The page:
It’s no secret that we love exchange traded funds (ETFs) here at InvestorPlace.
Funds like the Vanguard Total World Stock Index ETF (VT) can provide plenty of broad market exposure and be used as essential building blocks in both “core” and “explore” situations. Meanwhile, ETFs do all of this on the cheap — with substantially lower expense ratios than their mutual fund twins.
Those two factors — along with ETFs’ passive nature — can give regular retail investors a leg-up on many of their peers over the longer haul. Investors seem to like that idea and have plowed big bucks — around $1.7 trillion — into ETFs over the last few years.
Which raises the question — who’s making the money off all of that activity? That would be the ETF sponsors. For investors, their shares are just as lucrative as some of their funds. Despite their lower expense ratios, ETF sponsors make some pretty big bucks off their underlying funds. Those dollars have translated into some pretty hefty earnings and capital appreciation as the ETF movement has taken place.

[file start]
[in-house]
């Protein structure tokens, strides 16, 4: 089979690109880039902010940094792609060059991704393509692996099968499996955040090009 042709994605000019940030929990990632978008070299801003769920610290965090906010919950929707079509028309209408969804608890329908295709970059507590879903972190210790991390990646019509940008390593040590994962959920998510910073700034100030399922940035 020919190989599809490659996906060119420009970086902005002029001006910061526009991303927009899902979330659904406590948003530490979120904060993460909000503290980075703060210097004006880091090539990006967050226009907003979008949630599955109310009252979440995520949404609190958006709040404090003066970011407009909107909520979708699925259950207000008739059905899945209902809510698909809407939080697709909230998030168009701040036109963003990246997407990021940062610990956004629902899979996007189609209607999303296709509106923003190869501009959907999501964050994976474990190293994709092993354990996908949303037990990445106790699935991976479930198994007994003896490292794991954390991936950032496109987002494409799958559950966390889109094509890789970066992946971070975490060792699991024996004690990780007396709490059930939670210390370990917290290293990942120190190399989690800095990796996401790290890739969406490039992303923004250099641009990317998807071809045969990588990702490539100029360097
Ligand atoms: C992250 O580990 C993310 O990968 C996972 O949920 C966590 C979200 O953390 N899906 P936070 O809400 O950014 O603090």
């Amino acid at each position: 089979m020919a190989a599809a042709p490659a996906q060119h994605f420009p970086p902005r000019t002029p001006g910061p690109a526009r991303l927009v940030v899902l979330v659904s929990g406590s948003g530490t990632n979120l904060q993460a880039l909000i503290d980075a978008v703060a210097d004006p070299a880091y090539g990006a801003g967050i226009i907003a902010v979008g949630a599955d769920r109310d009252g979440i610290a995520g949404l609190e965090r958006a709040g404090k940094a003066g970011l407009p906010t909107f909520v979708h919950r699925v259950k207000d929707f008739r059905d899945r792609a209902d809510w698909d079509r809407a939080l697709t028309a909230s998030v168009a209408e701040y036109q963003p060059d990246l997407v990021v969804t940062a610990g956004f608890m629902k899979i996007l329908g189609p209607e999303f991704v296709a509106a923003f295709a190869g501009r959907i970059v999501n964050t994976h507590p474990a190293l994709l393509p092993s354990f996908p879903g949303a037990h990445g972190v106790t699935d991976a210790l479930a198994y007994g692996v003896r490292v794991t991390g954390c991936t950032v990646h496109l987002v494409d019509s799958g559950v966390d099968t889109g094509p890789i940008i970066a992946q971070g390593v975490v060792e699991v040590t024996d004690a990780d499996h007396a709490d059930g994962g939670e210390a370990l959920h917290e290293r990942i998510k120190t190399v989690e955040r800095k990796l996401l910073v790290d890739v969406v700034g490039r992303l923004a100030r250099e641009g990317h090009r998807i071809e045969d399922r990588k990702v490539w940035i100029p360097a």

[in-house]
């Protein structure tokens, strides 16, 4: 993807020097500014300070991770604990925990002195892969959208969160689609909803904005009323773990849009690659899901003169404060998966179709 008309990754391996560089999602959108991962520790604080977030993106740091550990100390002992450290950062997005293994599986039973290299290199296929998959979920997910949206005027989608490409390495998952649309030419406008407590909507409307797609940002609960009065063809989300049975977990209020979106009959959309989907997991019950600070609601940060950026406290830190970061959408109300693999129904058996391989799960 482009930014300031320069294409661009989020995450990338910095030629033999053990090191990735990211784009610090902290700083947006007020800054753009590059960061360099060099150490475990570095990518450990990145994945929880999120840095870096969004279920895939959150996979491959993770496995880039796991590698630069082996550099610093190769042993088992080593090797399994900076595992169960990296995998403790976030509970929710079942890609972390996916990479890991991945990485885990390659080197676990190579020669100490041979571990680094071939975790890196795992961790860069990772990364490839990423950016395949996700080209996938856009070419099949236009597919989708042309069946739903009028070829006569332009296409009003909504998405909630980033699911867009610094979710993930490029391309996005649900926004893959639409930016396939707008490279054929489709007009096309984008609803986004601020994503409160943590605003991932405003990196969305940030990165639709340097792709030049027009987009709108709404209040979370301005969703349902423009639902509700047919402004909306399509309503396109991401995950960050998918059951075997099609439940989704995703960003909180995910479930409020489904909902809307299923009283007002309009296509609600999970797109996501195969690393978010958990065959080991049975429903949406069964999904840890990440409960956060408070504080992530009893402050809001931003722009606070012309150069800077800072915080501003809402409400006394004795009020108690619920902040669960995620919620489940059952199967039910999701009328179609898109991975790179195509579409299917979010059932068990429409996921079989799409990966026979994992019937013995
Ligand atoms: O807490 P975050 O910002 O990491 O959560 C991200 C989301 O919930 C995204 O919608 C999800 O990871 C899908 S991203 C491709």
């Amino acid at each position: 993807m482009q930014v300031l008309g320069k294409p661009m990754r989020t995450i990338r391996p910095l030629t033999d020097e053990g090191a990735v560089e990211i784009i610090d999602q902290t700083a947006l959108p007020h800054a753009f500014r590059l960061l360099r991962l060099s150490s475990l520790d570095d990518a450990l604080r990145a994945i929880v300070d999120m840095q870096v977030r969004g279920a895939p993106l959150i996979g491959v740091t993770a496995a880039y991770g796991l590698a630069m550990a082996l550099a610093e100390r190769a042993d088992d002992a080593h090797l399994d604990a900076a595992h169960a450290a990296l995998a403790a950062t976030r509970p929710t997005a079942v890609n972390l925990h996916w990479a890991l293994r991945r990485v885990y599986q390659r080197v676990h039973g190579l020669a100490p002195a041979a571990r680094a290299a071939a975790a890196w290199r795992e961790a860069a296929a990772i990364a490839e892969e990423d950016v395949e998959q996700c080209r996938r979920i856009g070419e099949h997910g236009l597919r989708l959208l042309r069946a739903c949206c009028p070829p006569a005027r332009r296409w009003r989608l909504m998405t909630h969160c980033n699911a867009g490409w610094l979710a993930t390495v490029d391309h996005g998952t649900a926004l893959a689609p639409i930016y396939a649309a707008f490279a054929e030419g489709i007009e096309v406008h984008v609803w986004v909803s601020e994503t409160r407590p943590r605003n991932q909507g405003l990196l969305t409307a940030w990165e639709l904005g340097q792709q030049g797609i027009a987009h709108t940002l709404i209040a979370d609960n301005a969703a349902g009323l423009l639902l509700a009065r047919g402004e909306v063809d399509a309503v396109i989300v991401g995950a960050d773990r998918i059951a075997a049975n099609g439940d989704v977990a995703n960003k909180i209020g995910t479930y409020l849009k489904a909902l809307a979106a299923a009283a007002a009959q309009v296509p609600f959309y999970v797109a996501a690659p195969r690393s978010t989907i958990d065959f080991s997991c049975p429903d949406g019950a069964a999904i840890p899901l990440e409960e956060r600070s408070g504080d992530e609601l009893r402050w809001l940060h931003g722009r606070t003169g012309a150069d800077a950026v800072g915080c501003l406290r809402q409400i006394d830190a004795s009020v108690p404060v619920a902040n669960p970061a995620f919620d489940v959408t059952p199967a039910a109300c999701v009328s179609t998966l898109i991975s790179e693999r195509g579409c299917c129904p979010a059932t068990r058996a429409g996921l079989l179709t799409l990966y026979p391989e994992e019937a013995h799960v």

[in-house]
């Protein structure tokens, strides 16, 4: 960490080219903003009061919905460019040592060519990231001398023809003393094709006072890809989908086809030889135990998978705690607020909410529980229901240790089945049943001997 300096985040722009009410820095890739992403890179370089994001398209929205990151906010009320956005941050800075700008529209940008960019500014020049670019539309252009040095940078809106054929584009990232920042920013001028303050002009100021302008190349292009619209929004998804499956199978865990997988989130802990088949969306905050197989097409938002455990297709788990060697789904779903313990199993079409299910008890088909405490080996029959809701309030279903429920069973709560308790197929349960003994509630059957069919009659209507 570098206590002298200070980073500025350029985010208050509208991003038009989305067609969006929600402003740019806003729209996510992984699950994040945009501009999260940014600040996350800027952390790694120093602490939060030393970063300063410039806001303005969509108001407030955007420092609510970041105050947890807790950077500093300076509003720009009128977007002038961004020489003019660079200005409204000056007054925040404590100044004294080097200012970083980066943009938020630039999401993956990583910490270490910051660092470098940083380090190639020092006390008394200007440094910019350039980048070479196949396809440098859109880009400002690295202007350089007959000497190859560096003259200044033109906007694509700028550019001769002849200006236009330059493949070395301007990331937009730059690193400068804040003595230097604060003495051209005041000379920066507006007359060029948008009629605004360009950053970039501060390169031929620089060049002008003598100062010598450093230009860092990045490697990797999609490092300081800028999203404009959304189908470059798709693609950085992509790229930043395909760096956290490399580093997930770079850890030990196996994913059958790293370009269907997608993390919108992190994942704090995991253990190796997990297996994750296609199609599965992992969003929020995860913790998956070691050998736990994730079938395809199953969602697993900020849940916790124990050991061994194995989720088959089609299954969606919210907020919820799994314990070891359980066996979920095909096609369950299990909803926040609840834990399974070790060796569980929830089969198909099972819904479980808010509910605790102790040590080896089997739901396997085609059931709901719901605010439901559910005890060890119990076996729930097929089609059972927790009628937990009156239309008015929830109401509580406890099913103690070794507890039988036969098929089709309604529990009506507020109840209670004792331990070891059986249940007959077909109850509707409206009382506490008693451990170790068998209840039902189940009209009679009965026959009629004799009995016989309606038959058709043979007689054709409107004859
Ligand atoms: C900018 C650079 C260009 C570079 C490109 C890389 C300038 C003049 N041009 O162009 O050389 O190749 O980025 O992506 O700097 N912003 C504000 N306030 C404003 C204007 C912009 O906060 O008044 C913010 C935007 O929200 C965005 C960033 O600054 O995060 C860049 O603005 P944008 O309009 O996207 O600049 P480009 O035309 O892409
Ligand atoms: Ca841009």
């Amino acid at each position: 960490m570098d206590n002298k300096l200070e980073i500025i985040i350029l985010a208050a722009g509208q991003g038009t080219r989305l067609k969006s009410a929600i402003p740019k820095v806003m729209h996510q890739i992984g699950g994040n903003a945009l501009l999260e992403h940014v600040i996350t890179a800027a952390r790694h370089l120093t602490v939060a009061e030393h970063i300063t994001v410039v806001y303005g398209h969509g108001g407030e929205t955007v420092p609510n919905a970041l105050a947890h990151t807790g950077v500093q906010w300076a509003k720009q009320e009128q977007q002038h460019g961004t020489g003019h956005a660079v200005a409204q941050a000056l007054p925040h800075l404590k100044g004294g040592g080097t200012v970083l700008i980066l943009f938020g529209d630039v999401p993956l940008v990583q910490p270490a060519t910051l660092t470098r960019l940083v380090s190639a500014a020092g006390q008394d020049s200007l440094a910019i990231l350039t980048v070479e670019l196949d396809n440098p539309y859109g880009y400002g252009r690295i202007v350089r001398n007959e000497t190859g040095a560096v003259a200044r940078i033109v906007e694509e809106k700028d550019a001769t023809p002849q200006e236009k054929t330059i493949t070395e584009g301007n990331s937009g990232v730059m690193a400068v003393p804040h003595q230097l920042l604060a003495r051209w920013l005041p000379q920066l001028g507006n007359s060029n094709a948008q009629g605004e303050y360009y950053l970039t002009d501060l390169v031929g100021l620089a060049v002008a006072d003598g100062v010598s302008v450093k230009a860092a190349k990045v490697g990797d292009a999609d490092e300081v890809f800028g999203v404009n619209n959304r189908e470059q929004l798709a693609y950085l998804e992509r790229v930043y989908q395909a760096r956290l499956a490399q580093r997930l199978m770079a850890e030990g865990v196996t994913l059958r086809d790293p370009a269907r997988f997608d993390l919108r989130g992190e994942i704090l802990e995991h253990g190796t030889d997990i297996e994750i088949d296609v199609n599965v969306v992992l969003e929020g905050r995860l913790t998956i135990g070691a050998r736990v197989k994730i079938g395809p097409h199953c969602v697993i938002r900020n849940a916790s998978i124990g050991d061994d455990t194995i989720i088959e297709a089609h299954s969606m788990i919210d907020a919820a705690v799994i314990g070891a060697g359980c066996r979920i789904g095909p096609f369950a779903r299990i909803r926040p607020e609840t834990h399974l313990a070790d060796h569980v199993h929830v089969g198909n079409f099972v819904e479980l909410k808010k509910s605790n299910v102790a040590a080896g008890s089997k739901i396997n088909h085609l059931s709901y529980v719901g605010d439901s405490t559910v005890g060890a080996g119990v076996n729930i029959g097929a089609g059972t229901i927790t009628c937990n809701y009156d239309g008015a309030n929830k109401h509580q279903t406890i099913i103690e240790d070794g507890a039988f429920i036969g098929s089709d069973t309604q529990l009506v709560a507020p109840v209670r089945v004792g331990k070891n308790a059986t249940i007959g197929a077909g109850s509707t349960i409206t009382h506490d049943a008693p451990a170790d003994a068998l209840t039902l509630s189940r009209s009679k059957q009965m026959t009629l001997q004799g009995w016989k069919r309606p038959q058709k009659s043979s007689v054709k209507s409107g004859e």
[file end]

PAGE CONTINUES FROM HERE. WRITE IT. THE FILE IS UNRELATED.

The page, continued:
And with ETF adoption not abating, those profits should continue to roll in for sponsoring firms. So if you like a company’s ETFs, you’ll probably love its stock. Here are four of the best.
Investment bank BlackRock’s (BLK) purchase of Barclay’s (BCS) struggling iShares unit during the Great Recession could have been one of the best forward-thinking business decisions of all-time. With more than $650 billion in ETF assets and more than 250 ETFs, BlackRock has cemented itself as the largest ETF issuer and manager on the block.
Its funds — like the iShares MSCI Emerging Markets (EEM) and iShares Russell 2000 (IWM) — are some of the most popular ETFs in their respective categories with both individual and institutional investors. That position and huge assets under management has allowed BLK to reap incredible profits from its ETF division.
For the latest quarter, BlackRock managed to generate about $727 million in fee income. That amount of cash helped drive BLK’s overall earnings and net income growth of 14% during the third quarter.